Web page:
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This psalm, though anonymous, undoubtedly belongs to David, and is the fresh effusion of joy and praise for some recent display of divine power and mercy in saving Israel. Evidently the nation had been imperilled by the heathen nations, (Psalms 33:10,) who had been overthrown by superhuman power, (Psalms 33:16-17,) as a token of distinguishing grace to God’s peculiar people, (Psalms 33:18.) It suits well the condition of things at the close of the Syrian and Ammonitish wars, (2 Samuel 12:26-31,) and is considered by some (and in ten manuscripts) as part of Psalms 32:0. The divisions of the psalm may be given as follows: Psalms 33:1-3, a call upon the covenant people to praise God with song and instruments. The reasons for this loud praise are, for his universal righteousness and mercy, (Psalms 33:4-5;) as creator of heaven and earth, (Psalms 33:6-9;) for his government over the nations, frustrating the counsels of the heathen, and establishing his own covenant people, (Psalms 33:10-12;) for his infinite knowledge and cognizance of all human affairs, (Psalms 33:13-15.) A corollary of these reflections is the vanity of all trust in human strength or device, God only being the true deliverer. (Psalms 33:16-19.) The psalmist closes with a profession of Israel’s hope in God, (Psalms 33:20-21,) and a prayer for his continued mercy. Psalms 33:22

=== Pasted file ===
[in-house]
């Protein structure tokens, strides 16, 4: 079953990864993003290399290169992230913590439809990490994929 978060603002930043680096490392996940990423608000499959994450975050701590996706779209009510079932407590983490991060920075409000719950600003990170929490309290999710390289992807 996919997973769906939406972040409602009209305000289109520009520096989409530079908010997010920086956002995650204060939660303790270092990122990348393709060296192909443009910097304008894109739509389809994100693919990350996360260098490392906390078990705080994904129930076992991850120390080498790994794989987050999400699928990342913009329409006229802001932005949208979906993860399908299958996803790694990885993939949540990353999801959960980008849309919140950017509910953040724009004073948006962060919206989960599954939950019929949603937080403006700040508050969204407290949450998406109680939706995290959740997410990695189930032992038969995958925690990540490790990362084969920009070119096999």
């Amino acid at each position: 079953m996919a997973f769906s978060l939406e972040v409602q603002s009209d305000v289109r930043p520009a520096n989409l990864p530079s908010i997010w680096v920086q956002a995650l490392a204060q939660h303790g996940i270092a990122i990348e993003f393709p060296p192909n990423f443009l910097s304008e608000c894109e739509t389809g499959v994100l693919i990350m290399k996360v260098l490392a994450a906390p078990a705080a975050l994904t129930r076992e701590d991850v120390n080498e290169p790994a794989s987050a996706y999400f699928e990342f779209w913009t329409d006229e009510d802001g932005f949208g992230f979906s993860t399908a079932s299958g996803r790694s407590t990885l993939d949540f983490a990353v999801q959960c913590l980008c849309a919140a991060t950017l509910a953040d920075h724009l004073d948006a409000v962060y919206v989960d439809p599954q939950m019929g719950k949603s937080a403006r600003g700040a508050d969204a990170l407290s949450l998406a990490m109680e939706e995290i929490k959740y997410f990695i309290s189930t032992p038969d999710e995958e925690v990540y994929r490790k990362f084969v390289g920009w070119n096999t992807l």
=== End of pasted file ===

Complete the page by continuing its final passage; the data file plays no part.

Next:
1. Praise is comely It is suitable, fit, pleasant. A call upon the righteous for loud rejoicing.
2. Harp The kinnor was an instrument ordinarily of ten strings, sometimes more, (see note on Psalms 81:2,) shaped, probably, like a modern harp, or, as some suppose, like the letter delta ( Δ ) of the Greek alphabet. It was an Asiatic instrument of the earliest invention, (Genesis 4:21,) used by the Hebrews on all occasions, either of joy or sorrow. See on Psalms 92:3. But, though once so universally popular, it has now “disappeared from the entire East.” Van Lennep.
Psaltery Hebrew, nebel, another stringed instrument resembling the harp, probably a kind of guitar having six strings; Josephus says twelve, but Chappell says some were doubled, making virtually but six. In what respects it differed from the harp is not known. It was of Phoenician origin, much used by the Hebrews in worship. It is translated “viol,” Isaiah 5:12; Isaiah 44:11; Amos 5:23; Amos 6:5; and “lute” in the Prayer Book.
Instrument of ten strings Hebrew, ‘asor. Whether this is a different instrument from the “ psaltery” is doubtful. The full designation of “psaltery” is nebel ‘asor, the psaltery of ten strings, and here, and in Psalms 92:4, it might be translated, “upon the psaltery of ten strings,” and, in Psalms 92:3, “upon the ten stringed instrument, even the psaltery.” The word always occurs in connexion with psaltery.
New song New displays of divine faithfulness call for a new song of praise.